Koch’s next venture was a 114-foot-long sea serpent cobbled together from mollusk shells and fossilized bones from five ancient Zeuglodon whales. The ‘serpent’ went on display in Boston. Again, the paying public was fooled. But this time, scientists were much quicker to debunk the claim. When British geologist Charles Lyell visited the spot in Alabama were Koch claimed to have dug up his ‘serpent’, Lyell discovered parts of the spinal column were excavated fifteen miles from the skull. That fact is important, because it makes clear that Koch wasn’t just a well-intentioned incompetent. He was a deliberate fraud. Advance warning of Koch’s hoax caused his show in London to flop, but King Frederick Wilhelm IV of Prussia bought Koch’s ‘serpent’ for the Royal Museum in Berlin.

At your table, the Missouri Leviathan is a cool monster in its own right, occupying much the same role as the Catoblepas: a weird, ugly semi-aquatic thing made cooler by its historical backstory. For the Catoblepas, it’s classical myth. For the Missourium, it’s the wild tale of Albert Koch.

But I think the Missourium really shines as a fossil. PCs could be hired by an NPC based on Dr. Richard Owen, who’s heard the Missourium is coming to the PCs’ country, and fears the public is about to be duped by a con man. The PCs may have to travel to where the Leviathan is on display: it’s Philadelphia in real history, but could be any big city in your campaign setting. There, the notes provided by your version of Dr. Owen will show the skeleton doesn’t make sense fit together the way it is. PCs may interview Albert Koch, get the opinions of local scientists, steal Koch’s accounts ledger, and try to determine how much he’s motivated by scholarship and how much by greed. A journey to the place the skeleton was excavated will likely turn up more bones, supporting the idea this is several skeletons fused together. But Koch paid well for those bones, and the locals may be unwilling to help the PCs! Similarly, Koch made sure to make his discovery a Christian one. A firebrand preacher may suspect the party is trying to overturn evidence supporting the literal truth of the book of Job. He may send some of his more fanatical congregants to stop the PCs!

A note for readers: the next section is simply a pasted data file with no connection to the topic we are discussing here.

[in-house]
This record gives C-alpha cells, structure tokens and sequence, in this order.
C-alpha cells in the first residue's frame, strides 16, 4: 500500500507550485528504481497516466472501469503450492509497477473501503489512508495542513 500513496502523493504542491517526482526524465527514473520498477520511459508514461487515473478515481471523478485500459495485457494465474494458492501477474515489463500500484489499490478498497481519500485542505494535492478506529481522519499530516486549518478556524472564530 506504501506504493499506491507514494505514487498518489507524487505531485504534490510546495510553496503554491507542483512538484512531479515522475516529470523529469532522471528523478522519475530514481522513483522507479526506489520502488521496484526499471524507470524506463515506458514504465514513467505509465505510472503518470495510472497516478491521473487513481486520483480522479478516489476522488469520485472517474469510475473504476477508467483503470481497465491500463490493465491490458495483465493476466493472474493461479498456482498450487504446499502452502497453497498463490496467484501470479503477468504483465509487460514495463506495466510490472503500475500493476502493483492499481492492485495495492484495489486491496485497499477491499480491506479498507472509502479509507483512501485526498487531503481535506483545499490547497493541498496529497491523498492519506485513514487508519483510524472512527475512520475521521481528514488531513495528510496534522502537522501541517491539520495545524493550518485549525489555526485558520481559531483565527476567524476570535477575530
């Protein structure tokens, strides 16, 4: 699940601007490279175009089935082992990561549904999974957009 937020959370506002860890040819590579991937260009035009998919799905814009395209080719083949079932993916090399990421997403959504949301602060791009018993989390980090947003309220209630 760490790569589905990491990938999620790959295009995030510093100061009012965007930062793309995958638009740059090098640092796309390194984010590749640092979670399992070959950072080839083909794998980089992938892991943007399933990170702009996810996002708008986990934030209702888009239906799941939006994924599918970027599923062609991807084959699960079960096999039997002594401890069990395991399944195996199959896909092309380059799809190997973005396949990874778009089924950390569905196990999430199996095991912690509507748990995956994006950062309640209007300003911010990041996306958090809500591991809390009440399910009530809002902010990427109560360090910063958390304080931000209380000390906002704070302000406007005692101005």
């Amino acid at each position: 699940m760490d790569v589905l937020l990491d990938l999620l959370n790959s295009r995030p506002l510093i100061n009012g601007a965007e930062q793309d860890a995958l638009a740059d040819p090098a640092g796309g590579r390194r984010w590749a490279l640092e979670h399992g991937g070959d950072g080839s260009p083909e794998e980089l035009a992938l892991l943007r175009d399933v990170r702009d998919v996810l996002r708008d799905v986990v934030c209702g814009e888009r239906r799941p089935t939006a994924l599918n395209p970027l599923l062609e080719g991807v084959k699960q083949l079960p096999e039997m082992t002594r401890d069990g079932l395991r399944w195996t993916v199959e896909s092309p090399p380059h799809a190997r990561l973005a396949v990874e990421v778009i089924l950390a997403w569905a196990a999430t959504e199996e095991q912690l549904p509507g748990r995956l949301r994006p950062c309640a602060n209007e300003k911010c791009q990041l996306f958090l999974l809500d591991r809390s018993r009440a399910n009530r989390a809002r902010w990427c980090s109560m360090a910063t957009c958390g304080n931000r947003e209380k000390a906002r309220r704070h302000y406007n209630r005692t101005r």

Do you have thoughts about the Missouri Leviathan? Have you ever used paleontology (fraudulent or otherwise) as a plot hook at your table? Come tell me about it over at the Facebook page!



Description of the Missourium or Missouri Leviathan by Albert Koch

American Monster: How the Nation’s First Prehistoric Creature Became A Symbol of National Identity by Paul Semonin

The Natural History Museum


Everyone needs content for their RPG campaigns: adventure hooks, puzzles, NPCs, political machinations, combat encounters, and adventure sites. That’s what this site provides! I draw RPG content from real-life fact and folklore, then give advice on how to adapt it to your fictional campaign. I believe content that is grounded in reality (however fantastical) is richer and more vibrant, and your players will appreciate the difference.